By Eric Fowler
One of the perks of working for NEBRASKAland Magazine comes when we work on a fishing story. Often, working those stories involves sitting in the opposite end of the boat with the subject you’re photographing. But since there are only so many angles from which you can photograph your subject, there comes a time to put the camera down and wait for him to hook a fish. And while you’re waiting you might as well fish.
In doing so, you not only have a great way to kill time, you also up your odds of getting a photo of a fish. I have, on occasion, out fished my subject, and on one occasion, even handed him my rod after hooking a fish and snapping away as he fought it. In Fishing, our special issue published in 2001, that’s my pike Randy Erb is landing on page 80. It’s not that Randy can’t catch fish, it’s just that he didn’t on that day. I caught 5, including a 35 1/2-incher.
But never did I imagine that while “killing time” last week while fishing with Bryan Mellage of Auburn on the Missouri River near Brownville that I would catch the three largest fish of my life – flathead catfish weighing 30, 39 and 58 pounds. All three came from the same hole in less than an hour.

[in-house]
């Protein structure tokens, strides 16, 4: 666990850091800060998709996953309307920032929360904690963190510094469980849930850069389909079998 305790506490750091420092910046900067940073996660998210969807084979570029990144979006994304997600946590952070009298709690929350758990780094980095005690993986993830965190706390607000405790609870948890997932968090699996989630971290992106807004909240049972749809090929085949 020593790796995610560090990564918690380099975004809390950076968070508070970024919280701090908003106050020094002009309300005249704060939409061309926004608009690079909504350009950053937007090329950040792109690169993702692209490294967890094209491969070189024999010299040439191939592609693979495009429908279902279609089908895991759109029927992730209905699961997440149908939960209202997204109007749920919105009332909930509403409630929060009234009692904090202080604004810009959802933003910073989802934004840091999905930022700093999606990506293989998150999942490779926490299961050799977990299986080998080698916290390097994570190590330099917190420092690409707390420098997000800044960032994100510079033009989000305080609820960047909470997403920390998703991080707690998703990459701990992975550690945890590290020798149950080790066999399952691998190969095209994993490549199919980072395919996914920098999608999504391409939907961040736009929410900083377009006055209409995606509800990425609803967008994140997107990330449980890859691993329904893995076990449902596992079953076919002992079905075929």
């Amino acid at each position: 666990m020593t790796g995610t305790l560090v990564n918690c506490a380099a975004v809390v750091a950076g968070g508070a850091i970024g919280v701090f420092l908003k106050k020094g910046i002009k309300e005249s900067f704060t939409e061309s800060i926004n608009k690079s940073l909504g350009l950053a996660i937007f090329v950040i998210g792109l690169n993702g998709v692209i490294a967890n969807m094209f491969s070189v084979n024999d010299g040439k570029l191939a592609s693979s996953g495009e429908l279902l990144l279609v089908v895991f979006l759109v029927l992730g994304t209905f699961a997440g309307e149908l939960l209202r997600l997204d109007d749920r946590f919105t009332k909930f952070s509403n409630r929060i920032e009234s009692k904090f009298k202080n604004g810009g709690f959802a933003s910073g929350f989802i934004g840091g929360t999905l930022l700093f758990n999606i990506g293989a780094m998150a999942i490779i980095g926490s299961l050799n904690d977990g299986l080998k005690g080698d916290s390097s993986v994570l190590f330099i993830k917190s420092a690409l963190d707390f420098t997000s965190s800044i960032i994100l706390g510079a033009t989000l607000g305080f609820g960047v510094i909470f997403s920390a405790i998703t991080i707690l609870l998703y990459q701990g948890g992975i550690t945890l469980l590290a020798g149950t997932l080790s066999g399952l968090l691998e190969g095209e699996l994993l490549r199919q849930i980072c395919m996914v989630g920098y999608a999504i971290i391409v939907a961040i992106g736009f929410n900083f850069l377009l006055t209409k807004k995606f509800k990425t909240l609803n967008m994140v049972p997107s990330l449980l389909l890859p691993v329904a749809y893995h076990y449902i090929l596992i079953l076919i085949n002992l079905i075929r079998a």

I don’t regularly fish for catfish and have never targeted cor aught flatheads, but I may just start. What a hoot. When the fish let me, it didn’t take much effort to work them closer to the boat. But when they decided to run, there was no stopping them, especially the 58. Loosen the drag and thumb the spool to slow them down, Bryan said. The skin will grow back.
Bryan says fall is the best time for flatheads on the river, which he’s fished for 30 years. His secret is no secret: big bait for big fish. He prefers creek chubs, and ours measured 6 to 12 inches.
The photos will appear in a future edition of NEBRASKAland along with a story on when and where are the best times to fish the Missouri River, a very underutilized resource considering how many Nebraskans live such a short distance from its banks. But you don’t have to wait. Get some heavy tackle, throw some chubs out near a creek mouth and hang on.
See you out there.